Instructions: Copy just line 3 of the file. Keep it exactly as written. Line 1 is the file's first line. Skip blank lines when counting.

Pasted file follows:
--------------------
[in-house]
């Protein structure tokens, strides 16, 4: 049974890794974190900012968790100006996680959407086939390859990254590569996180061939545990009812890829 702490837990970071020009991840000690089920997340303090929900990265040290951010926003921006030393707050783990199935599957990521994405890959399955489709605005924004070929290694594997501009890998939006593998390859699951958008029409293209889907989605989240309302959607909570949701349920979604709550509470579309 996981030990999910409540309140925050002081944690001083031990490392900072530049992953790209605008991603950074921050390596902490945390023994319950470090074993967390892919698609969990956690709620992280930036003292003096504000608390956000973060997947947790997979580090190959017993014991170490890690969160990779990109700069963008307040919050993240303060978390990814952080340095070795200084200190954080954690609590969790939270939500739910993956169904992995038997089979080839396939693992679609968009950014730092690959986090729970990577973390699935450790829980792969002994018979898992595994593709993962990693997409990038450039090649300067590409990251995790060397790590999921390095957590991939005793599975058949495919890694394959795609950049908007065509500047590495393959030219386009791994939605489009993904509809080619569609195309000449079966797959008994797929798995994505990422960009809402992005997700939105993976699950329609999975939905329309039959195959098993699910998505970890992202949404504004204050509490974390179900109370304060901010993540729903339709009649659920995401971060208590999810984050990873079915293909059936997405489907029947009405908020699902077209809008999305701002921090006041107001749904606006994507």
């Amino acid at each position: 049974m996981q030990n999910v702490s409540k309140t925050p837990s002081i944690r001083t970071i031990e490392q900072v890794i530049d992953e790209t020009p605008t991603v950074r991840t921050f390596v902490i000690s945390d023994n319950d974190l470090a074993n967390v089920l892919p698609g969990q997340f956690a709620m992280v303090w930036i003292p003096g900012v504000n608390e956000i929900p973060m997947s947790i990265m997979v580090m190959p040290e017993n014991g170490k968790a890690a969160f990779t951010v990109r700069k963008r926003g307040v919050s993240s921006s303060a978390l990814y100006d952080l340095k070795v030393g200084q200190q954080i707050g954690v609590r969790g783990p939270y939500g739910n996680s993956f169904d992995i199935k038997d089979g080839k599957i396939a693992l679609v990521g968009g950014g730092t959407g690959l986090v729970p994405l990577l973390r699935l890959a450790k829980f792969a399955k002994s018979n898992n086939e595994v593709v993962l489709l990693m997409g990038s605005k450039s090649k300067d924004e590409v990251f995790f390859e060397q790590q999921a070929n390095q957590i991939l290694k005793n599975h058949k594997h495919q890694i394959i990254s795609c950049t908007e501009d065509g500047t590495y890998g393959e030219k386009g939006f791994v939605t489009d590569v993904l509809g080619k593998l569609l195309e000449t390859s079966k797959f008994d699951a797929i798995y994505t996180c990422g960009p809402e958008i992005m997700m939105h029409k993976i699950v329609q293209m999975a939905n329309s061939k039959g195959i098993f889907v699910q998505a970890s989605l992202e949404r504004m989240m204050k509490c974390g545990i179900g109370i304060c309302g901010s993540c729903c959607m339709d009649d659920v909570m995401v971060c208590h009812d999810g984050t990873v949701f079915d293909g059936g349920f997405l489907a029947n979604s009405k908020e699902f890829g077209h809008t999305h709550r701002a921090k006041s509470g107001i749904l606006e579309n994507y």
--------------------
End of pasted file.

């Amino acid at each position: 049974m996981q030990n999910v702490s409540k309140t925050p837990s002081i944690r001083t970071i031990e490392q900072v890794i530049d992953e790209t020009p605008t991603v950074r991840t921050f390596v902490i000690s945390d023994n319950d974190l470090a074993n967390v089920l892919p698609g969990q997340f956690a709620m992280v303090w930036i003292p003096g900012v504000n608390e956000i929900p973060m997947s947790i990265m997979v580090m190959p040290e017993n014991g170490k968790a890690a969160f990779t951010v990109r700069k963008r926003g307040v919050s993240s921006s303060a978390l990814y100006d952080l340095k070795v030393g200084q200190q954080i707050g954690v609590r969790g783990p939270y939500g739910n996680s993956f169904d992995i199935k038997d089979g080839k599957i396939a693992l679609v990521g968009g950014g730092t959407g690959l986090v729970p994405l990577l973390r699935l890959a450790k829980f792969a399955k002994s018979n898992n086939e595994v593709v993962l489709l990693m997409g990038s605005k450039s090649k300067d924004e590409v990251f995790f390859e060397q790590q999921a070929n390095q957590i991939l290694k005793n599975h058949k594997h495919q890694i394959i990254s795609c950049t908007e501009d065509g500047t590495y890998g393959e030219k386009g939006f791994v939605t489009d590569v993904l509809g080619k593998l569609l195309e000449t390859s079966k797959f008994d699951a797929i798995y994505t996180c990422g960009p809402e958008i992005m997700m939105h029409k993976i699950v329609q293209m999975a939905n329309s061939k039959g195959i098993f889907v699910q998505a970890s989605l992202e949404r504004m989240m204050k509490c974390g545990i179900g109370i304060c309302g901010s993540c729903c959607m339709d009649d659920v909570m995401v971060c208590h009812d999810g984050t990873v949701f079915d293909g059936g349920f997405l489907a029947n979604s009405k908020e699902f890829g077209h809008t999305h709550r701002a921090k006041s509470g107001i749904l606006e579309n994507y």